The district court had subject matter jurisdiction because of diversity of citizenship. See 28 U.S.C. § 1332. The district court's order precluding one of the appellant's claims and compelling arbitration in the others dismissed the case. Therefore, we have subject matter jurisdiction over this case pursuant to the final judgment rule. See 28 U.S.C. § 1291.
C. THE APPLICABILITY OF THE FAA
The district court lacked the authority to compel arbitration in this case because the FAA is inapplicable to drivers, like Harden, who are engaged in interstate commerce. Section 1 of the FAA says: "nothing herein contained shall apply to contracts of employment of seamen, railroad employees, or any other class of workers engaged in foreign or interstate commerce." 9 U.S.C. § 1. The Supreme Court recently affirmed that § 1 exempts transportation workers from the FAA. See Circuit City Stores, Inc. v. Adams, ___ U.S. ___, ___, 121 S.Ct. 1302, 1311, 149 L.Ed.2d 234, ___ (2001). As a delivery driver for RPS, Harden contracted to deliver packages "throughout the United States, with connecting international service." Thus, he engaged in interstate commerce that is exempt from the FAA.
RPS argues that § 1 of the FAA is not fatal to its case because the motion to compel was based on state law. However, RPS's position is factually incorrect.
RPS also argues that Harden was an independent contractor, and therefore (1) his FEHA claims are invalid and (2) section 1 of the FAA does not apply to this case because no employment contract exists. RPS, however, raised this argument for the first time on appeal. In the factual background section of its summary judgment motion, RPS declared, "Harden was an independent contractor under the specific language of the Agreement." This statement, however, was not made in conjunction with any legal arguments to which Harden could respond. Nor did the district court make any factual findings on this issue.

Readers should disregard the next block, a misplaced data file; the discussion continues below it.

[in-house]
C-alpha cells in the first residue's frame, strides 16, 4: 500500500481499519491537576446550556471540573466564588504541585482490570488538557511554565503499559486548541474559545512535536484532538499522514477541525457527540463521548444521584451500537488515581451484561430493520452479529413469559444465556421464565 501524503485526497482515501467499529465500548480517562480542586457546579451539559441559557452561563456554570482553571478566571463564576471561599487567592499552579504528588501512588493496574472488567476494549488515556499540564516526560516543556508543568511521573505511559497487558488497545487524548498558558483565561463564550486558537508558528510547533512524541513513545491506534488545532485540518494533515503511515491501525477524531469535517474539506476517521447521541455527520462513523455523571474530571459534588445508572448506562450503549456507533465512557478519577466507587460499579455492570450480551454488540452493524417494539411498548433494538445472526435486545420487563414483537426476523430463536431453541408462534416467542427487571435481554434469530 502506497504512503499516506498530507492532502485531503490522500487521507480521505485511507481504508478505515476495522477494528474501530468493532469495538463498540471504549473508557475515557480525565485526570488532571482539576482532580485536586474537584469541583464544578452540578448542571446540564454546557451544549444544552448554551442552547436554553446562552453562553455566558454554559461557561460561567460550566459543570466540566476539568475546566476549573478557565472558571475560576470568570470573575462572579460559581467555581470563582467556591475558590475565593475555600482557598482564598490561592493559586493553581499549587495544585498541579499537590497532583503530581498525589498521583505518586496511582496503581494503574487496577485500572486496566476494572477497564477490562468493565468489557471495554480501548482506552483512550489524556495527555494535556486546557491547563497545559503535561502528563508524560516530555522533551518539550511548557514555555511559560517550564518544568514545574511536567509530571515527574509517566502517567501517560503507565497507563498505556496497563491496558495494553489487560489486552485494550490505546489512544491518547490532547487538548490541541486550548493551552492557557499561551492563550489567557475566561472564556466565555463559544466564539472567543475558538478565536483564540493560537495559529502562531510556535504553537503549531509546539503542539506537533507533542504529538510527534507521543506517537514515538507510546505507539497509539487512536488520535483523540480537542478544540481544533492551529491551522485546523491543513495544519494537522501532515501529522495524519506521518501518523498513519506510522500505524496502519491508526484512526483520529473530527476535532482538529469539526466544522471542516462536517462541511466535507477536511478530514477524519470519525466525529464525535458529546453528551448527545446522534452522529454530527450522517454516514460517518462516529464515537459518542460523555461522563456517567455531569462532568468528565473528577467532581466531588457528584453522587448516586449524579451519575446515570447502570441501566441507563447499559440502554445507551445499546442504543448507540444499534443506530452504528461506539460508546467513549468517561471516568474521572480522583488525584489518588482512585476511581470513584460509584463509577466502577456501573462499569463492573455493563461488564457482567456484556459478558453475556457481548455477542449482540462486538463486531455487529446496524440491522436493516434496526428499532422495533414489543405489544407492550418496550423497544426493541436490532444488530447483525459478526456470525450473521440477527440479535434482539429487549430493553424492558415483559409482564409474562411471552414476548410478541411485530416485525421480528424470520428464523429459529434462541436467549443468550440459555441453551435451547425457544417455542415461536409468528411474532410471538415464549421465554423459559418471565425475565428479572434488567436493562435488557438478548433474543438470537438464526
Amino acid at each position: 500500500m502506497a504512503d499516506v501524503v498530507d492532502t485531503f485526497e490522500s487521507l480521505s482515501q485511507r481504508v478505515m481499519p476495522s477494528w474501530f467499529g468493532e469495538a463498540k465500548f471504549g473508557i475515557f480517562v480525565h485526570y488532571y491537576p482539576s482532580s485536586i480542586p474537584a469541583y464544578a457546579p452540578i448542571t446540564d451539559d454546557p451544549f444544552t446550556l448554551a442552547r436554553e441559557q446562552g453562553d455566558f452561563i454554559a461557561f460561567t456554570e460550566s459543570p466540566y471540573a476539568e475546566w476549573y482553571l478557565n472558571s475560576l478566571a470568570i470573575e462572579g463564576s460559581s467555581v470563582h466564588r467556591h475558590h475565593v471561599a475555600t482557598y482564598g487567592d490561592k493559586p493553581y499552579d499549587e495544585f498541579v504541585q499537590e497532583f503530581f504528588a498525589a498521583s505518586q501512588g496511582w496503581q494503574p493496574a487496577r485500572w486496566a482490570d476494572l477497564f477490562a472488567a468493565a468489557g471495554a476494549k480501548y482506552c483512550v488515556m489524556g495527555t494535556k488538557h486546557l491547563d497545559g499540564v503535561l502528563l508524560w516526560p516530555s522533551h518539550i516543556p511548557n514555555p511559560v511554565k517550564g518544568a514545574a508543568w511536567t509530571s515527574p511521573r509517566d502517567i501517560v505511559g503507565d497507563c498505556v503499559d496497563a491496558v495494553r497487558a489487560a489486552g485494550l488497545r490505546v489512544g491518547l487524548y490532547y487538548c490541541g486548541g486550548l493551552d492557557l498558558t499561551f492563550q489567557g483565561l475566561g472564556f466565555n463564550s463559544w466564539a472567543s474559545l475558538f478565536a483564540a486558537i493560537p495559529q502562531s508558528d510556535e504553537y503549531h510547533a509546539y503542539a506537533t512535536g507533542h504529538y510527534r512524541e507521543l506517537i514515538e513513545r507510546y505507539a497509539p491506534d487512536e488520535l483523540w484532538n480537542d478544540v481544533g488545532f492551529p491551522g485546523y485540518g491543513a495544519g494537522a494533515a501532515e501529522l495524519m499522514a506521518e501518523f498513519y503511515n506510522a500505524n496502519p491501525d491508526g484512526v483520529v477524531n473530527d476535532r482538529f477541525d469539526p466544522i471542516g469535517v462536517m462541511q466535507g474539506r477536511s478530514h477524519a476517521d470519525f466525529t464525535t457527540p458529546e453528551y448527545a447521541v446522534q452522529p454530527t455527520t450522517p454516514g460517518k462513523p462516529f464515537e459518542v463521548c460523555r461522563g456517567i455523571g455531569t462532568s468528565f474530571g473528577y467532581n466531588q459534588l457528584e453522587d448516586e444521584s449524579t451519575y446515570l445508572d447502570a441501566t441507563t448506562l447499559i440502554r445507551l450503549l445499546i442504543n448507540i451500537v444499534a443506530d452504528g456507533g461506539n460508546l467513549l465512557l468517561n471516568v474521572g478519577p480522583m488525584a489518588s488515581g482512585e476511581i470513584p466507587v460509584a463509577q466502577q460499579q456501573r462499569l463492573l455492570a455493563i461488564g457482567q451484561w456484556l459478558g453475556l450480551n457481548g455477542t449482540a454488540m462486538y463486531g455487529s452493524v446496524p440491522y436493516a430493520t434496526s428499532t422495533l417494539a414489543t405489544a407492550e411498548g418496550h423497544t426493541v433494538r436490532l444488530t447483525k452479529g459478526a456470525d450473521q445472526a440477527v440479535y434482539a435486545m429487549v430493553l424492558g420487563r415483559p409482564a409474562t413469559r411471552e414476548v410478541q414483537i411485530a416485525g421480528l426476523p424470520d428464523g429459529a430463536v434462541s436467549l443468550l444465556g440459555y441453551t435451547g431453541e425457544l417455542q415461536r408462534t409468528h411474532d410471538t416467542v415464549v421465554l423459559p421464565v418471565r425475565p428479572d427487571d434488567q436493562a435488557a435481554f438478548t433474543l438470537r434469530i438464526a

Generally, we will not consider arguments made for the first time on appeal, although we have the power to do so. See Bolker v. Commissioner of Internal Revenue, 760 F.2d 1039, 1042 (9th Cir.1985). There are three exceptions: (1) "to prevent a miscarriage of justice"; (2) "a new issue arises while appeal is pending because of a change in the law"; and (3) "when the issue presented is purely one of law and either does not depend on the factual record developed below, or the pertinent record has been fully developed". Id.
We find that none of Bolker's exceptions applies to this case. The issue of whether Harden is an independent contractor is not purely one of law. This is a highly factual question in which the NLRB had found that RPS workers such as Harden not to be independent contractors. There was no change in the law while the appeal was pending because, despite our holding in Craft v. Campbell Soup Co., 177 F.3d 1083 (9th Cir.1998), overruled by Circuit City Stores, Inc. v. Adams, ___ U.S. ___, 121 S.Ct. 1302, 149 L.Ed.2d 234 (2001), section 1 of the FAA always exempted workers in interstate commerce from compulsory arbitration. Finally, declining to hear this argument will not result in a miscarriage of justice. Thus, we find that RPS waived its argument that Harden is an independent contractor.
We also decline to address Harden's argument that the arbitration agreement is unconscionable. Although this is a diversity case in which state law controls, we do not have to address California's law on unconscionability given the inapplicability of the FAA under § 1.